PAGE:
Meg, 26, was involved in a serious accident while climbing in Snowdonia. She was a very experienced climber and worked as an instructor for a local climbing centre. However, due to an unfortunate sequence of events, she fell from a height of 30 feet off a vertical rock face, striking her head upon impact and suffering a severe brain injury. She also received a broken neck, back, ribs and a punctured lung.

Meg was admitted to Liverpool Hospital Intensive Care Unit where she remained for four months. The first two months she spent in a coma. When she regained consciousness, she had no recollection of the accident. Meg was transferred to Thomas Edward Mitton House (TEM). With the help of the TEM team, and much self-determination, she made rapid progress, with a programme that included occupational therapy, physiotherapy and speech and language therapy.

I am settled into my room and my new lifestyle and I'm pleased to say that I love it. Moreover, I'm moving onto my next step of living independently in my own house.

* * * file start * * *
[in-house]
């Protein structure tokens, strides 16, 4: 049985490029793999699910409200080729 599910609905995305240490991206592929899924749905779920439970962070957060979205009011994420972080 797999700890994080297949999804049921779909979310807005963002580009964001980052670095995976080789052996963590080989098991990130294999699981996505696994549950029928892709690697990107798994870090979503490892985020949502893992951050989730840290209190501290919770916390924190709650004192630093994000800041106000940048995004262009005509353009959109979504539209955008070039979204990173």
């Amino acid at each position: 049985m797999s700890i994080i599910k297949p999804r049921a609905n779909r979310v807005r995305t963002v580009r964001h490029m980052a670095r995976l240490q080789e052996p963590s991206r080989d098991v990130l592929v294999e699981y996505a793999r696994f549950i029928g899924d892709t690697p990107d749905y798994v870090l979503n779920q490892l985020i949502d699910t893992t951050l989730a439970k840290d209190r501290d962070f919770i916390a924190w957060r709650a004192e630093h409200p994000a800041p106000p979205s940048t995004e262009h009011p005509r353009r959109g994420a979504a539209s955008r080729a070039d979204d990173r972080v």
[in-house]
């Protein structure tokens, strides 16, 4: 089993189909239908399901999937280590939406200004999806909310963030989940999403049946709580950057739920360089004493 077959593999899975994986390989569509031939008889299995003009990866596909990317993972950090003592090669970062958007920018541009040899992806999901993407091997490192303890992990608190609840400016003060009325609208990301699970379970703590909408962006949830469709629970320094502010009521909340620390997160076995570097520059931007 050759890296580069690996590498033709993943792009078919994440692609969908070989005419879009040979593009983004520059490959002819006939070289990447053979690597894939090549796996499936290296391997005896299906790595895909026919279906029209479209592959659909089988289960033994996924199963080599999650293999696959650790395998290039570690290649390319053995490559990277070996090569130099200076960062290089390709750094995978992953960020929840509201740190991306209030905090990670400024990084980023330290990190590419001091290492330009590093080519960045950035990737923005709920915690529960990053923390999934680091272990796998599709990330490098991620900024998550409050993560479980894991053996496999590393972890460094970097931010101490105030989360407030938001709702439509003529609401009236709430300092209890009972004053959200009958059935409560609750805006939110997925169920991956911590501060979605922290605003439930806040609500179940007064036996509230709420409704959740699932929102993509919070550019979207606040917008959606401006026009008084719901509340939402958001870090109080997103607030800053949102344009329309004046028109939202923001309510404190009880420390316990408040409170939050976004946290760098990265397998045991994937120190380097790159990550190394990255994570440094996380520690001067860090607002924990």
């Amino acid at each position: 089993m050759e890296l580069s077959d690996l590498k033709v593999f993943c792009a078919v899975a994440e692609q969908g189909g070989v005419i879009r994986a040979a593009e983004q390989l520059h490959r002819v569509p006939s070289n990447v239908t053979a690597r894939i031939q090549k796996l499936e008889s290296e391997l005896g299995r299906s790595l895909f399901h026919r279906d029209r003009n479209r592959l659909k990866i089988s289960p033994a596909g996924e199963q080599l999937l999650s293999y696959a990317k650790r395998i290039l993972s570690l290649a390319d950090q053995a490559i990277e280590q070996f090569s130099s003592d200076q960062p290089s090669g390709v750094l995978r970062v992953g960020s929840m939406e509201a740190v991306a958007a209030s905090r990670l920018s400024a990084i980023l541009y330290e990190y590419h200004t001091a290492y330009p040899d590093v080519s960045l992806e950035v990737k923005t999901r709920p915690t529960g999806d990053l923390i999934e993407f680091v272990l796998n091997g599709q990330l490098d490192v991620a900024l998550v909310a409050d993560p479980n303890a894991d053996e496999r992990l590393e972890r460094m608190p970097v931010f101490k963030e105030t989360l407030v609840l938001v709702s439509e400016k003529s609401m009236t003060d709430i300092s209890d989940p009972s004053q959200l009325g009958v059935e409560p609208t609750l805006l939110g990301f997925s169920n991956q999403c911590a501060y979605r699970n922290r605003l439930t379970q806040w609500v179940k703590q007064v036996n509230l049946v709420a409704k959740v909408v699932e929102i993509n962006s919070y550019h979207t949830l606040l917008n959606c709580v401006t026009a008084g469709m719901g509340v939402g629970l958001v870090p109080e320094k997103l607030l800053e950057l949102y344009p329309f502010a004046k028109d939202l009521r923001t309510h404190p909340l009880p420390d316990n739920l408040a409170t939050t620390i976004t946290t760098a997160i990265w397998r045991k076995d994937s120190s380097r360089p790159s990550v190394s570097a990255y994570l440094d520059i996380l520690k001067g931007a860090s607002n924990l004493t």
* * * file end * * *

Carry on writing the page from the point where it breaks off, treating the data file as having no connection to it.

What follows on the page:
service user Meg in the corridoors in TEM House

When she arrived at TEM House, Meg found it a challenge to walk, even with a wheeled walking aid. Not only is she now able to walk with just one stick, but, with her sister Ruth, she has also come second in a sailing competition. Shortly before her accident, Meg had graduated from Bangor University with a 2:1 in English, and she continues to pursue her passion for words by creating a newsletter for TEM House, as well as writing an article, on which this case study is based.

Meg has now moved to a community house in Northampton, run as a part of BIRT's continuum of care. She is living much more independently and hopes to find work as a writer.

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